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Motorola can rest easy, even if sales do not impress anyone

Motorola can rest easy, even if sales do not impress anyone
Sales figures that were projected by Strategy Analytics and reported in The Wall Street Journal about the Motorola Moto X would have a bigger impact if Motorola’s Mobility unit were still part of the “old Motorola” and not part of the Google machine.

I could compare all sorts of sales trends with Samsung, Apple or more aptly, Nokia, all of which are outperforming Motorola at the moment. It would be a fair comparison too, flagship-to-flagship and measure the sales to determine how well everyone is doing.

Indeed, if Strategy Analytics’ figures are correct, 500,000 units sold in a quarter is pretty abysmal by standards that measure high-volume distribution channels. This is Motorola, the company that pretty much invented the cellular telephone. This is the company that brought us massive hits like the StarTac and RAZR. Verizon in particular has enjoyed great success with Motorola’s DROID line of devices.  This is a company that knows what it is doing and the world wants to see a winner.

That is not so much of a pressure point for Motorola anymore, not when you have the ultra-deep-pockets of Google backing your play. Google has a method to its madness and when you are generating buckets of cash through ad sales, anything else is gravy, all gravy.

I am talking about a company that subsidizes equipment in direct competition with itself through the Nexus line. I am talking about a company behind Chromebook devices and the Chrome OS, arguably the only line of products that Motorola is outselling at the moment. I am talking about a company that is experimenting with balloons to bring internet connectivity to remote locations. I am talking about a company that has so much money, it built not one, but two floating barges made of recycled shipping containers for the sole purpose of throwing parties while showing off Google Glass (though the argument could be made that it was just to throw parties, everyone likes a party).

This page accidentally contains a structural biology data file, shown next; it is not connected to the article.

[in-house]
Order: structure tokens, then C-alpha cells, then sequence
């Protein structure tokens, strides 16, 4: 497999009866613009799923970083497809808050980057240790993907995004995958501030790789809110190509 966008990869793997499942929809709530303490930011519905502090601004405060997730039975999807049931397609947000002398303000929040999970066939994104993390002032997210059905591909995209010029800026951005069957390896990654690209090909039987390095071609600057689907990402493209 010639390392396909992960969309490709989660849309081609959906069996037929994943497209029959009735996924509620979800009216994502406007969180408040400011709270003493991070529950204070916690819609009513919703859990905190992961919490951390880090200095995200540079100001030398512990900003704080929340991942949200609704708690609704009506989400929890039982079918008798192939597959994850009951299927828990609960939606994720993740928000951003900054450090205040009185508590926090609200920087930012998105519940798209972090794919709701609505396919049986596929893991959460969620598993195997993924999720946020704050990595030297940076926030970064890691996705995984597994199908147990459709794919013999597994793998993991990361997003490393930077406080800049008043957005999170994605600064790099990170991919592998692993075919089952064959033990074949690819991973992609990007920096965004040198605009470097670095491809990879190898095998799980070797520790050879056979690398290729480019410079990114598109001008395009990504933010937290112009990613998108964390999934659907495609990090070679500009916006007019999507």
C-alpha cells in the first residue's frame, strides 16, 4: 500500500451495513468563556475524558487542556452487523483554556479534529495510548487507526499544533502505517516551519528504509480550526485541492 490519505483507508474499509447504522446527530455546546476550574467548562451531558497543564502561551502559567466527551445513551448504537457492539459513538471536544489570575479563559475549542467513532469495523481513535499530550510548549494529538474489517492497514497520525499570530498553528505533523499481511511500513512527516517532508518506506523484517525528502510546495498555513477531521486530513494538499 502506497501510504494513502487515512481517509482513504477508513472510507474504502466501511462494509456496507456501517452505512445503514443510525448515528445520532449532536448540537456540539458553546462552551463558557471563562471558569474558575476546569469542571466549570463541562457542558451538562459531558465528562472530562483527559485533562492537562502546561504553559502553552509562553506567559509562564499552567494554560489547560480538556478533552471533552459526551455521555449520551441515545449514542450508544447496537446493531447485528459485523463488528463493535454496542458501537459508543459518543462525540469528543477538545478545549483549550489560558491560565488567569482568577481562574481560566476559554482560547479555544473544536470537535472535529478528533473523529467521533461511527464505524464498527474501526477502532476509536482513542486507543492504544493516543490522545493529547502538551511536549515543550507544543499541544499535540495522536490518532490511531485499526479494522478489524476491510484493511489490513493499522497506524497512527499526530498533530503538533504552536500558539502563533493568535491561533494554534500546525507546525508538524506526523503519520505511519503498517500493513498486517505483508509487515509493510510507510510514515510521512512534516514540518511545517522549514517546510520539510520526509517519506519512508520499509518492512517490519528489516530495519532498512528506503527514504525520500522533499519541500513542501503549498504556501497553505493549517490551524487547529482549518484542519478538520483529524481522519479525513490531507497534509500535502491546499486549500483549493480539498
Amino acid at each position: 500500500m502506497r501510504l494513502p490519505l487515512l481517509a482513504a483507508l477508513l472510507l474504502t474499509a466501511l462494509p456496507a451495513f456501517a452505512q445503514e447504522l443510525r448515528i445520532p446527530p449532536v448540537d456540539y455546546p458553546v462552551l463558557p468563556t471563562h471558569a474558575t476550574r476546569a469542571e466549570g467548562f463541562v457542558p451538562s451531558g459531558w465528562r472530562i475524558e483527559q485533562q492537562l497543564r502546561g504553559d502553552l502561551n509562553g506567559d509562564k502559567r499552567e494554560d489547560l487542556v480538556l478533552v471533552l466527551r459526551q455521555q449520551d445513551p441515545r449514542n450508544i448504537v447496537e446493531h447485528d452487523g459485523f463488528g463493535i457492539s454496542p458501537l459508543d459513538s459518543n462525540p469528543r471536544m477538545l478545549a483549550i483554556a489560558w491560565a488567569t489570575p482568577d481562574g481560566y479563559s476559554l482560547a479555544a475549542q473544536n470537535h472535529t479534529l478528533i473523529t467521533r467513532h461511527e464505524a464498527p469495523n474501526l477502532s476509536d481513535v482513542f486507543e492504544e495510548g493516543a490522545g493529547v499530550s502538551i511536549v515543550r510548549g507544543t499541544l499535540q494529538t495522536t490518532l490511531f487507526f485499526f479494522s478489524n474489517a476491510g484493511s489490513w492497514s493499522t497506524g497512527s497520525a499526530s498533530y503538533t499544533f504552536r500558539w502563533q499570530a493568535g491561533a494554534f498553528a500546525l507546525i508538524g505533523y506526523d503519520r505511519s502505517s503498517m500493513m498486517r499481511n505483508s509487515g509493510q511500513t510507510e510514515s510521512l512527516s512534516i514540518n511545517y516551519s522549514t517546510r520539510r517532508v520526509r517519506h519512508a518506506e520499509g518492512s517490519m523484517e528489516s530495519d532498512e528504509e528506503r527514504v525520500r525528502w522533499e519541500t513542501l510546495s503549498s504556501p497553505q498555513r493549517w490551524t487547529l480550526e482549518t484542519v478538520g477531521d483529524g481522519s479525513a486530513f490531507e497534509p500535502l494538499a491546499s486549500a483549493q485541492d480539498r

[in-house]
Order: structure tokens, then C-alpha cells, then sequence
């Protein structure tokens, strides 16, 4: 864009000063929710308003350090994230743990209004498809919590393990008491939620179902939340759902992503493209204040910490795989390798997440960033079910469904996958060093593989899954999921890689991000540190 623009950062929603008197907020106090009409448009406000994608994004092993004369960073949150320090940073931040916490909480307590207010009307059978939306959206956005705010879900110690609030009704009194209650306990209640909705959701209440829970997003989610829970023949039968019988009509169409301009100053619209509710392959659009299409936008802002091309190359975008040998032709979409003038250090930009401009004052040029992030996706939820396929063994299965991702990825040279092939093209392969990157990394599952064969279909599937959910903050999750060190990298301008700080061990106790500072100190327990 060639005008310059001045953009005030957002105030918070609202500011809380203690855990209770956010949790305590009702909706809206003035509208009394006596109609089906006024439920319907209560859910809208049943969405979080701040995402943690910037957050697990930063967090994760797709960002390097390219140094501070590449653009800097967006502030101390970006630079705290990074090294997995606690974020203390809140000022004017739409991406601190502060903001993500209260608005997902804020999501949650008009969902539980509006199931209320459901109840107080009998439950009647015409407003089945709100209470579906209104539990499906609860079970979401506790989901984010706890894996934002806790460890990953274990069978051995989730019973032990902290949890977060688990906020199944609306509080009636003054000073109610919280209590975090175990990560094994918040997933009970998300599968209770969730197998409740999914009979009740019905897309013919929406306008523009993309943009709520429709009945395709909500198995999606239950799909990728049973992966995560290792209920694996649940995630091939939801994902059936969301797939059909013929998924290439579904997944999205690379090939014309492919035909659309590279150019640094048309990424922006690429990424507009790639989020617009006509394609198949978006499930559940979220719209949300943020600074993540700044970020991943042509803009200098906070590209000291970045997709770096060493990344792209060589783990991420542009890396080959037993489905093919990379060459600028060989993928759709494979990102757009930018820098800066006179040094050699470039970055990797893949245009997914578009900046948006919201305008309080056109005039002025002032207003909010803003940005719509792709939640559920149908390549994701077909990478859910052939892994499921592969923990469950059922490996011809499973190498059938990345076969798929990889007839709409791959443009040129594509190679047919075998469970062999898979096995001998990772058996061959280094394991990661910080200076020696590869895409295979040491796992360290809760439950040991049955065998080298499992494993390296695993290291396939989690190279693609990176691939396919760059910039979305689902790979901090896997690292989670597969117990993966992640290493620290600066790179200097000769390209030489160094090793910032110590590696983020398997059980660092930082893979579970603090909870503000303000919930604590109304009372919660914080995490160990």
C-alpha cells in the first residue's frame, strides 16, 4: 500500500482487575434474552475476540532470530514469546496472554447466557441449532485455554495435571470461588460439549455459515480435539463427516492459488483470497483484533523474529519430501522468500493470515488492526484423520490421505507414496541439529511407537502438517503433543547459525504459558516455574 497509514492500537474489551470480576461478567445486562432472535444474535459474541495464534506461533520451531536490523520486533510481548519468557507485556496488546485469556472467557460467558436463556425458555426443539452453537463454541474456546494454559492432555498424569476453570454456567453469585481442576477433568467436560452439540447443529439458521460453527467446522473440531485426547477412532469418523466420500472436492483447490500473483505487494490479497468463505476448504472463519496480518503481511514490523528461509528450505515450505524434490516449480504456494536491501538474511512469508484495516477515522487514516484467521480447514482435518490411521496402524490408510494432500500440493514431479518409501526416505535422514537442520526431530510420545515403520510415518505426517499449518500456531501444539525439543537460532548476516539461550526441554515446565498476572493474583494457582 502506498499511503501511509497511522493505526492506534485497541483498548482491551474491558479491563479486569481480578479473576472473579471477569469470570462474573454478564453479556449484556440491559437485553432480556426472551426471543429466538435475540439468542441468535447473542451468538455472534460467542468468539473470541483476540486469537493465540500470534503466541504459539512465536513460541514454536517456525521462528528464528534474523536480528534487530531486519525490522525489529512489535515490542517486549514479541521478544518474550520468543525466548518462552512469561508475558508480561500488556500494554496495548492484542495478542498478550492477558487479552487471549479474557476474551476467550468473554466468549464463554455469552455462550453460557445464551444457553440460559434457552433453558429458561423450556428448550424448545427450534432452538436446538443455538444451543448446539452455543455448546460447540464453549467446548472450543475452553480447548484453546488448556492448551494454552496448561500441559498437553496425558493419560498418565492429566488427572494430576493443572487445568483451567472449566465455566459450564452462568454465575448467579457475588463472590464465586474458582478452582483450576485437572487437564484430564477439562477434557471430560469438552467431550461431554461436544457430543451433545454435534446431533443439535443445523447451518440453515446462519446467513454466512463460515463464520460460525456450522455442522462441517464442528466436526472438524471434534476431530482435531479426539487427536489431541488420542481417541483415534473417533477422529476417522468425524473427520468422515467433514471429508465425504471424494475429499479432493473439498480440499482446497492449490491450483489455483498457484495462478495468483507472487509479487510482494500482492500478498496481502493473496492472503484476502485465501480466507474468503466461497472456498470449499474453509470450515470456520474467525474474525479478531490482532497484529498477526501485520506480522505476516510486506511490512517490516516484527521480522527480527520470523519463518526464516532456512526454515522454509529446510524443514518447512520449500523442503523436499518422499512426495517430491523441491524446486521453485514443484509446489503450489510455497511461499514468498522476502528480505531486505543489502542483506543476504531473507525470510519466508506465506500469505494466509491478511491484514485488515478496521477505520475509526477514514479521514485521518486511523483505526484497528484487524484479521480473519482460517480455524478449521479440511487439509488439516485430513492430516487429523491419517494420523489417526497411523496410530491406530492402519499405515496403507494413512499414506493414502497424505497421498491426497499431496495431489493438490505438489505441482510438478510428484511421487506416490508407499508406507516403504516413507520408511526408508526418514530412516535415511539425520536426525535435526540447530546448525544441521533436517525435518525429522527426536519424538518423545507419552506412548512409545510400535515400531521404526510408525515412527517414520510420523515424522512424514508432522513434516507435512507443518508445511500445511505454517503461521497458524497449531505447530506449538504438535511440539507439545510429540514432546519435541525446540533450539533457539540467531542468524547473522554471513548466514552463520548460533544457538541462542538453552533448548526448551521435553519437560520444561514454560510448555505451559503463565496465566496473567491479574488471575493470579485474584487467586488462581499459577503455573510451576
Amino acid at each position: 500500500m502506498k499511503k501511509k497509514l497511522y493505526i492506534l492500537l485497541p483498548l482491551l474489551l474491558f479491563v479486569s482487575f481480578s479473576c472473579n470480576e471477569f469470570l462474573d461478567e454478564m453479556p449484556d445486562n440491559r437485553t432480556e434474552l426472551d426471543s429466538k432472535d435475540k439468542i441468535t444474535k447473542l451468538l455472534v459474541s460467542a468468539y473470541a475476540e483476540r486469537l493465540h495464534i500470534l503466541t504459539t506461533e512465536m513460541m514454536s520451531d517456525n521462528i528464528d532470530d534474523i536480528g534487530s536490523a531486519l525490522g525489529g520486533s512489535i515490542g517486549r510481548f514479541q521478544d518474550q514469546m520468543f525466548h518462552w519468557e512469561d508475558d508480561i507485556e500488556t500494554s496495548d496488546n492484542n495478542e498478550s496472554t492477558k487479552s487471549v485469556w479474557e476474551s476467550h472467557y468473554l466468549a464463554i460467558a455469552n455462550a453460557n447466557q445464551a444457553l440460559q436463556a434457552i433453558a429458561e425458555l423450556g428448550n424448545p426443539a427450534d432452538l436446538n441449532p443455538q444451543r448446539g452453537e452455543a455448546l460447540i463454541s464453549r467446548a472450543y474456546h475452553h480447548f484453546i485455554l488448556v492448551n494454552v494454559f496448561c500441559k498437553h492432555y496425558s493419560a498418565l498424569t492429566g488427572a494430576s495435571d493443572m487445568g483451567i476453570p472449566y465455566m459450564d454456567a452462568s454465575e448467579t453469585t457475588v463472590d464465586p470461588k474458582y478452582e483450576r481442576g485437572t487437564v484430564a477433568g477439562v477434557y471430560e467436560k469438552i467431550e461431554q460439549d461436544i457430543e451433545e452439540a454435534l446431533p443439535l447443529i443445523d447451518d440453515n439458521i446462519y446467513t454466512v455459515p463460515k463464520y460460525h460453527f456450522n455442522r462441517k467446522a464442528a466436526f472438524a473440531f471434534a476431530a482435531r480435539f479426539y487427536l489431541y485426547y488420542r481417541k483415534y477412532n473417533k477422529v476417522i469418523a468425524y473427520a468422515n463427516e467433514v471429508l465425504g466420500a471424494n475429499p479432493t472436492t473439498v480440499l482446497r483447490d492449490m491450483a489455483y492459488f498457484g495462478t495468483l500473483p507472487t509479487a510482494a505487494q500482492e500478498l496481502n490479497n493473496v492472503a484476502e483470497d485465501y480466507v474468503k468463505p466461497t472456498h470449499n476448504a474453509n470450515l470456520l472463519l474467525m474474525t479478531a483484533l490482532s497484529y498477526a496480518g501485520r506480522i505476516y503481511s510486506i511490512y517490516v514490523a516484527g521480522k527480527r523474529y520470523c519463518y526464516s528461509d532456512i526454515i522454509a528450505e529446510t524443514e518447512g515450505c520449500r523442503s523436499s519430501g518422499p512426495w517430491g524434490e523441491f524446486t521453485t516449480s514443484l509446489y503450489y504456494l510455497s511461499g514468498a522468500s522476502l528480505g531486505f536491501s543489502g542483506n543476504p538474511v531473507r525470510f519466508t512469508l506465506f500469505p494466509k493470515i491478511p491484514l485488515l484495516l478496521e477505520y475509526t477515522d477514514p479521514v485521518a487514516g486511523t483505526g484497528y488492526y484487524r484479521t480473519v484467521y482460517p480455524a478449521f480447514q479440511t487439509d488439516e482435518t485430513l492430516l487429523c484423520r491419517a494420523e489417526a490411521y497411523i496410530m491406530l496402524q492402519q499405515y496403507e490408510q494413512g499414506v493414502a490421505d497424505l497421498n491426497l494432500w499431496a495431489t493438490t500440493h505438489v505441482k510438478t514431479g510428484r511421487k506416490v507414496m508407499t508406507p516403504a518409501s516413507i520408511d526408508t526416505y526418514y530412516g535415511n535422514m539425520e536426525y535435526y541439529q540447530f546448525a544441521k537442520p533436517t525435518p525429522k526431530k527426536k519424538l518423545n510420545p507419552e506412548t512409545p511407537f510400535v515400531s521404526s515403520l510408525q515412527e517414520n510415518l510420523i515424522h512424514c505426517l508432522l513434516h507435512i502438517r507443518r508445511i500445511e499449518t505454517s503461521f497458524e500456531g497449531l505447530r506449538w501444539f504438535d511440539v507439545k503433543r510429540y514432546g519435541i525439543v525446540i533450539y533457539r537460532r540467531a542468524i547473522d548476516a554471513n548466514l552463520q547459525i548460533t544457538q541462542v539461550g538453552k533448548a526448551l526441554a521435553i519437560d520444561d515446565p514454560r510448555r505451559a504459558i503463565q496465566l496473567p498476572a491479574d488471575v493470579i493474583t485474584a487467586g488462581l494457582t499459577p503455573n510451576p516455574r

The custom order feature to the Moto X will continue to be a differentiating factor in sales and now that it is no longer an exclusive, it will certainly help sales a bit.
That is just a portion of what is going on, but you get my drift. Personally, I think it is great that a company like Google has the luxury (and cash) to look at ideas and challenges from literally every angle, think of unorthodox solutions and implement them (internet connectivity via orbiting balloons!). This bodes well for Motorola too. The Moto X brought forth a lot of innovative thinking and provided a smooth running package without bleeding edge specs to make it happen. On top of that, they are made (assembled) to custom order in the United States, no small feat given the labor landscape in this global economy.

On the flip side of that though, Google also pared down Motorola’s offerings substantially. The DROID line is nowhere to be found on Motorola’s web-site. All you see are the Moto X, Moto G, some accessories and even baby monitors and cordless phones (you know, plain old telephones).

Now if we want to see “real” sales numbers out of Motorola, then it, along with Google need something like the Moto G. Decent, if not class leading, specs and more importantly, a low price for emerging markets.  The competition in this space is fierce, and emerging companies out of China who basically work for nothing and sell their stuff almost as cheaply, as well as players with well managed distribution channels like Samsung and Nokia will not go quietly into the night.

Even then, I am not sure it will really matter if the Moto G is a runaway success or not. Google has shown that it has staying power and the ability to position itself to fill niches that many people did not know existed. This is done through the vast array of services that Google provides for free in exchange for ad sales and whatever secret sauce is used for data mining the rest.

As long as Motorola is able to play a role in servicing the vision that Google has for the world at large, the company is going to get what it needs to do the job. Sales are important, but clearly not the only driver in Google’s eyes, as the news about Motorola’s Moto X sales are not doing anything to Google’s stock price. If Motorola were flying solo, like BlackBerry is right now, the story and projections would be much gloomier.

Motorola has time, and Google’s money, to do things right (or anyway they want for now).

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